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India, Pakistan Do Another Test: a Cricket Match

Instead of unleashing nuclear weapons, the two countries use their favorite pastime to try to bowl each other over.


MADRAS, India — As played in its adopted home on the Indian subcontinent, cricket is a game of finesse, timing--and diplomacy.

The historic bitterness between India and Pakistan weighed heavily on the national cricket teams of both countries here Thursday as they began their first high-level match in 10 years. Yet along with the enmity came hope that the manners and conduct demanded by the nations' favorite game will teach their political leaders a lesson.

"India and Pakistan are like a big family that was separated," said Suresh Kumar, a Madras real estate broker attending the match. "Politics has failed us. Perhaps sports can bring us together."

Predominantly Hindu India and what is now Pakistan, which is largely Muslim, were ruled by the British until 1947, when they split along religious lines. Cricket, left behind by the British, took hold in both countries and is now followed with a devotion unmatched even in the mother country.

Yet bad relations--India and Pakistan have fought three wars since 1947--have intruded often to spoil the sport. The teams have not played a "test match"--the highest level of international cricket competition--since 1989, when they met in Pakistan. The Pakistani cricket team had not visited India since 1987.

The lapse in Indo-Pakistani cricket parallels a deterioration of political relations. Pakistan supports a guerrilla insurgency in the disputed state of Kashmir. Last spring, both nations tested atomic weapons--with the other in mind.

The five-day India versus Pakistan "test match" that began Thursday in this subtropical city represents an effort by both countries to transcend politics.

"People want to see good cricket," said Shahriyar Khan, manager of the Pakistani team. "No matter what the politicians want."

Oddly enough, Khan was once Pakistan's top diplomat--its foreign secretary--and was named manager of the national team only last week. Khan's appointment followed weeks of turmoil in India over the decision to host the Pakistanis.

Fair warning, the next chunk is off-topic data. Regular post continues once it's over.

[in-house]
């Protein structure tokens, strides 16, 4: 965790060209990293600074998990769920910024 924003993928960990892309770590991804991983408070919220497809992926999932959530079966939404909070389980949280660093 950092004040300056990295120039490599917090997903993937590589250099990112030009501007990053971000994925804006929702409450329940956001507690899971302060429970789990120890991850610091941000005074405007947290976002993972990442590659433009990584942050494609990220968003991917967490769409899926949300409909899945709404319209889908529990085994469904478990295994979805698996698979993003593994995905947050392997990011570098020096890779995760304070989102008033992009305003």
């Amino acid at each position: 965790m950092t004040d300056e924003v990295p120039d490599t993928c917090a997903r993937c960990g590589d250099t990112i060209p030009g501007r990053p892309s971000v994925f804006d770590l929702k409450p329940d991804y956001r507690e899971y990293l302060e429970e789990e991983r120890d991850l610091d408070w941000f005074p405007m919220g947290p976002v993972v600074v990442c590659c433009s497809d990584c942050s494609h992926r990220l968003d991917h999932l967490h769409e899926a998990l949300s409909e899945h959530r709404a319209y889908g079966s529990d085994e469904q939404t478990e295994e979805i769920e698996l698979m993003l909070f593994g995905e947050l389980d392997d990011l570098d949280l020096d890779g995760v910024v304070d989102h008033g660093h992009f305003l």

Earlier this month, Hindu nationalists protesting the decision to invite the Pakistani team destroyed the pitch--the crucial patch of field between batsman and bowler--at New Delhi's main stadium. Thugs ransacked the offices of the Board of Control for Cricket in India. Bal Thackery, leader of the extremist anti-Muslim Shiv Sena party, threatened to disrupt the match by dispatching suicide squads to the stadium and releasing poisonous snakes to scare away crowds.

However, Thackery backed off, folding under intense pressure from his Hindu nationalist allies in the New Delhi government. Coaches and managers on both teams say the Madras match went forward only because of the personal commitment of the nations' prime ministers, Atal Behari Vajpayee of India and Nawaz Sharif of Pakistan.

The hope is that cricket will help bring together two countries that, despite their divisions, share history, culture and deep family roots.

The partition of 1947 that created Pakistan sent many Indian Muslims to the new country and many Hindus in the area to India. Khan, for instance, was born in India, and much of his family migrated to Pakistan.

His first cousin, Mansur Ali Khan, stayed behind and was captain of the Indian cricket team in the 1960s and 1970s. The family of two brothers who star on the current Pakistani team, Moin and Nadeem Khan (no relation to their coach), migrated from India.

Many Indians and Pakistanis say it is exactly this history that makes their feud so fierce. In 1996, when Pakistan lost to India in a one-day World Cup cricket match, angry Pakistani fans stoned the home of the Pakistani team captain. When India lost in a later round, Pakistani fans celebrated in Karachi.

In Madras on Thursday, thousands of police patrolled the stadium, but the crowd behaved.

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